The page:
Interplay Between Cell of Origin and Oncogenic Activation in Glioma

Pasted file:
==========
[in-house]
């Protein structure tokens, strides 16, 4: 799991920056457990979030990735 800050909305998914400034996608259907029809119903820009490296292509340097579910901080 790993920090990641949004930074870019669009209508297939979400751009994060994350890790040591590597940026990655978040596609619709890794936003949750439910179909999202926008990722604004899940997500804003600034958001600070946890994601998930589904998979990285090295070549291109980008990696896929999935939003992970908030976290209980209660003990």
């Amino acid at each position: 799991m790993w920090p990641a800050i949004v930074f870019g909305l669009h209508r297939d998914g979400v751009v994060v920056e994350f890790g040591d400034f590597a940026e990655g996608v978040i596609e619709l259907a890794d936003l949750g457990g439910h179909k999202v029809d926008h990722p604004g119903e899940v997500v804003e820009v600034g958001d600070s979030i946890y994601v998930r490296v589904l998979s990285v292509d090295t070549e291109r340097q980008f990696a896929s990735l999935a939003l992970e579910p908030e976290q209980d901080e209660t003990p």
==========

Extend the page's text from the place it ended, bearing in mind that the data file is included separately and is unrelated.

Abstract: Glioma is the most frequent primary tumor of the central nervous system. By using the RCAS/tv-a mouse glioma model, we have studied mechanisms controlling glioma development and the effect of cell of origin on these processes.SOX5 was identified as a brain tumor locus in a retroviral insertional mutagenesis screen of PDGF-B induced mouse gliomas. Here we found that SOX5 could suppress PDGFB-induced glioma development particularly in Ink4a-/- mice. Analysis of putative PDGF-B signaling pathways revealed that the underlying mechanism could involve the activation of AKT and p27, which caused an acute cellular senescence.When cultured in a highly selective serum free medium, glioma-initiating cells could be isolated from mouse GBMs and their self-renewal and proliferation was independent on exogenous EGF and FGF2. Addition of serum into the medium induced aberrant differentiation that was reversible. Specific depletion of viral PDGF-B demonstrated that PDGF-B was necessary for stemness and tumorigenicity of GICs by preventing them to differentiate.Subsequently, by applying the same culture conditions, GICs of APC, NSC and OPC origins were isolated from mouse GBMs. GICs derived from NSCs exhibited higher self-renewal, faster proliferation and more potent tumorigenicity than those of APC or OPC origin. Furthermore, addition of 5% serum significantly inhibited the proliferation of APC- and OPC-derived GICs, but did not in NSC-derived GICs. Transcriptome analysis revealed that GICs of the same cell of origin displayed distinct expression profiles.In the last study, we showed that OPCs could serve as the origin for astrocytic glioma. Results from immunostainings revealed that these tumors might belong to a different molecular subtype than the oligodendroglial tumors induced in OPCs. We also found differences in tumorigenic potential between OPCs in neonatal and adult mice, which suggest that developmental age of the cell of origin is important for its susceptibility to oncogenic transformation.
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